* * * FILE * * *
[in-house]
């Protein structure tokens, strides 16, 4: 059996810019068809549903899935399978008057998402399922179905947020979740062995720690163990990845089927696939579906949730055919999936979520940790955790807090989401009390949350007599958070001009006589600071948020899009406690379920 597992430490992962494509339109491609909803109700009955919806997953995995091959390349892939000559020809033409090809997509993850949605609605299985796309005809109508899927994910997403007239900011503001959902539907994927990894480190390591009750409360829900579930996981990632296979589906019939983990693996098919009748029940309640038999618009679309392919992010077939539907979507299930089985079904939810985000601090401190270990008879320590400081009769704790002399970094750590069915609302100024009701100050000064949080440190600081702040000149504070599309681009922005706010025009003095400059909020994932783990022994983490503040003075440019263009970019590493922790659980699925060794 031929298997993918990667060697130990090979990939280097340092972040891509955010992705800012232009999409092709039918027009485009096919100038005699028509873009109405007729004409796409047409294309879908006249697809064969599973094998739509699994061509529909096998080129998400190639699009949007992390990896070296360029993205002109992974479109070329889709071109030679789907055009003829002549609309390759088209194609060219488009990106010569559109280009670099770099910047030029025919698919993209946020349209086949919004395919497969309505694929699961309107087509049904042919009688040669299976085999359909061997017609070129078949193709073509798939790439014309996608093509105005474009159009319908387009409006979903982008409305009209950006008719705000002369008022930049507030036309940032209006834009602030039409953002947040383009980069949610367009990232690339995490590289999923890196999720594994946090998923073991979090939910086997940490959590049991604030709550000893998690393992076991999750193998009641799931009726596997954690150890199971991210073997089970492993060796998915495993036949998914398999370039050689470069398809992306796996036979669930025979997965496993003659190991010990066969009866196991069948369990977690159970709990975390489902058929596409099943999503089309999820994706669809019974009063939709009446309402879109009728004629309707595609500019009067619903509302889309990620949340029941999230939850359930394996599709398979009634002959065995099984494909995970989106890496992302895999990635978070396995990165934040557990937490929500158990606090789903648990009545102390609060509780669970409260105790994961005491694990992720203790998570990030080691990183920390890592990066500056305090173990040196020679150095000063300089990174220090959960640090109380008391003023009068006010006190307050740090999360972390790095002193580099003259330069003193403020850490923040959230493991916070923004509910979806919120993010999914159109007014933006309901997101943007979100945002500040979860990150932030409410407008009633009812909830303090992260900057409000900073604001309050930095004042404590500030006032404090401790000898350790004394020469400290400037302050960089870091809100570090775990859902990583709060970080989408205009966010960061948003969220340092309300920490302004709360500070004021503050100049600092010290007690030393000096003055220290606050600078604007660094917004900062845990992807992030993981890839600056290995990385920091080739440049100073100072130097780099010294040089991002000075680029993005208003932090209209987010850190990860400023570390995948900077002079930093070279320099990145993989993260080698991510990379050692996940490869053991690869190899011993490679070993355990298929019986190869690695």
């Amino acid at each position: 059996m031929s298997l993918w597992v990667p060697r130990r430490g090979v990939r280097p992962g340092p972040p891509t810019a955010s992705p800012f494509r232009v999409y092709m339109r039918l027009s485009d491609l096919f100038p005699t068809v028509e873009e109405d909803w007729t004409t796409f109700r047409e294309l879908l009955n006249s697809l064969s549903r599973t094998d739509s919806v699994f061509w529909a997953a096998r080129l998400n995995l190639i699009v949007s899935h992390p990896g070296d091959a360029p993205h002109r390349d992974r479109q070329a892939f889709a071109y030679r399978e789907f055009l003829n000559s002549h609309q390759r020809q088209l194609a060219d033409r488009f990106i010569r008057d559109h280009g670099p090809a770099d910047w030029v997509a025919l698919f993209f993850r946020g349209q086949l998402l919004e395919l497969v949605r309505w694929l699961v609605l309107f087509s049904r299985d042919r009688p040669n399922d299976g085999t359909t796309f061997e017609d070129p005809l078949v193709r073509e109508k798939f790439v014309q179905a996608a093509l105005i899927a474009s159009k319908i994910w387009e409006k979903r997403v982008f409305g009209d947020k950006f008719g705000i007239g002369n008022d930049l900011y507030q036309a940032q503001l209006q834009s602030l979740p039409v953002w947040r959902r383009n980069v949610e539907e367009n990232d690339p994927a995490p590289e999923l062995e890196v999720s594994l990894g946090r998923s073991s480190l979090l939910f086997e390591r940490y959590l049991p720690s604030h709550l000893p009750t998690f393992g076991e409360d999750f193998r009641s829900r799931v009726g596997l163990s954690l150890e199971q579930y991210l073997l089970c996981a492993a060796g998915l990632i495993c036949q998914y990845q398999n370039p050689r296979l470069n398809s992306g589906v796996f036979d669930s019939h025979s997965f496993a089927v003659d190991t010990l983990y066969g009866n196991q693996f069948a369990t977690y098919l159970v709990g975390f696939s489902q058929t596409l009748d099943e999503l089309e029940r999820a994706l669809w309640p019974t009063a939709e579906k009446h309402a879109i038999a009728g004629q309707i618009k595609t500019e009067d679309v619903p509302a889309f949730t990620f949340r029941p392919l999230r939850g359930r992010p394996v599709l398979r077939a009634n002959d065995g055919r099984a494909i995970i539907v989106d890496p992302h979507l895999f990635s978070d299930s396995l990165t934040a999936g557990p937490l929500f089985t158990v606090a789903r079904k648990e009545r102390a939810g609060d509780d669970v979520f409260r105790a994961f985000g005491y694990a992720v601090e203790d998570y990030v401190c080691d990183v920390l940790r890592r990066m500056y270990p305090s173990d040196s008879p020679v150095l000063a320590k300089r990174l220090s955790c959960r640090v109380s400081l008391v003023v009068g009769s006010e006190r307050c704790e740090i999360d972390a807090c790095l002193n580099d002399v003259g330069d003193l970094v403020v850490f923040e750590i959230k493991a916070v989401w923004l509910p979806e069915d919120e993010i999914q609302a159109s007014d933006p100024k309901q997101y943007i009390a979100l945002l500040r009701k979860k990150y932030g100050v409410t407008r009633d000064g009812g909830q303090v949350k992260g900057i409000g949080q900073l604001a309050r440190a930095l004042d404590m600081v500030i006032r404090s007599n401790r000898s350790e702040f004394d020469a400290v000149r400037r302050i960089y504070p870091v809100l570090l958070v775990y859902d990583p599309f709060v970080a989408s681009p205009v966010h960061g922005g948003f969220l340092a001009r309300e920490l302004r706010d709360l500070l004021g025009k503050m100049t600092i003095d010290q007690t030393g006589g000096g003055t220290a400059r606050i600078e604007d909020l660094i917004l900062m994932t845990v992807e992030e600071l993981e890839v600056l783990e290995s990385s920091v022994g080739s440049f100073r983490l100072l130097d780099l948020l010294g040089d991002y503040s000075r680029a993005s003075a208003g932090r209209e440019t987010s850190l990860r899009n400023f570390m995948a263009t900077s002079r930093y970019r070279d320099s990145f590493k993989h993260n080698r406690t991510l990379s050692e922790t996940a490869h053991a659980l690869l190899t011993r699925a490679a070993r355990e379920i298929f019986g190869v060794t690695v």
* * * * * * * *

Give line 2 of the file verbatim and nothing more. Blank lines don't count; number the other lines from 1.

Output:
């Protein structure tokens, strides 16, 4: 059996810019068809549903899935399978008057998402399922179905947020979740062995720690163990990845089927696939579906949730055919999936979520940790955790807090989401009390949350007599958070001009006589600071948020899009406690379920 597992430490992962494509339109491609909803109700009955919806997953995995091959390349892939000559020809033409090809997509993850949605609605299985796309005809109508899927994910997403007239900011503001959902539907994927990894480190390591009750409360829900579930996981990632296979589906019939983990693996098919009748029940309640038999618009679309392919992010077939539907979507299930089985079904939810985000601090401190270990008879320590400081009769704790002399970094750590069915609302100024009701100050000064949080440190600081702040000149504070599309681009922005706010025009003095400059909020994932783990022994983490503040003075440019263009970019590493922790659980699925060794 031929298997993918990667060697130990090979990939280097340092972040891509955010992705800012232009999409092709039918027009485009096919100038005699028509873009109405007729004409796409047409294309879908006249697809064969599973094998739509699994061509529909096998080129998400190639699009949007992390990896070296360029993205002109992974479109070329889709071109030679789907055009003829002549609309390759088209194609060219488009990106010569559109280009670099770099910047030029025919698919993209946020349209086949919004395919497969309505694929699961309107087509049904042919009688040669299976085999359909061997017609070129078949193709073509798939790439014309996608093509105005474009159009319908387009409006979903982008409305009209950006008719705000002369008022930049507030036309940032209006834009602030039409953002947040383009980069949610367009990232690339995490590289999923890196999720594994946090998923073991979090939910086997940490959590049991604030709550000893998690393992076991999750193998009641799931009726596997954690150890199971991210073997089970492993060796998915495993036949998914398999370039050689470069398809992306796996036979669930025979997965496993003659190991010990066969009866196991069948369990977690159970709990975390489902058929596409099943999503089309999820994706669809019974009063939709009446309402879109009728004629309707595609500019009067619903509302889309990620949340029941999230939850359930394996599709398979009634002959065995099984494909995970989106890496992302895999990635978070396995990165934040557990937490929500158990606090789903648990009545102390609060509780669970409260105790994961005491694990992720203790998570990030080691990183920390890592990066500056305090173990040196020679150095000063300089990174220090959960640090109380008391003023009068006010006190307050740090999360972390790095002193580099003259330069003193403020850490923040959230493991916070923004509910979806919120993010999914159109007014933006309901997101943007979100945002500040979860990150932030409410407008009633009812909830303090992260900057409000900073604001309050930095004042404590500030006032404090401790000898350790004394020469400290400037302050960089870091809100570090775990859902990583709060970080989408205009966010960061948003969220340092309300920490302004709360500070004021503050100049600092010290007690030393000096003055220290606050600078604007660094917004900062845990992807992030993981890839600056290995990385920091080739440049100073100072130097780099010294040089991002000075680029993005208003932090209209987010850190990860400023570390995948900077002079930093070279320099990145993989993260080698991510990379050692996940490869053991690869190899011993490679070993355990298929019986190869690695």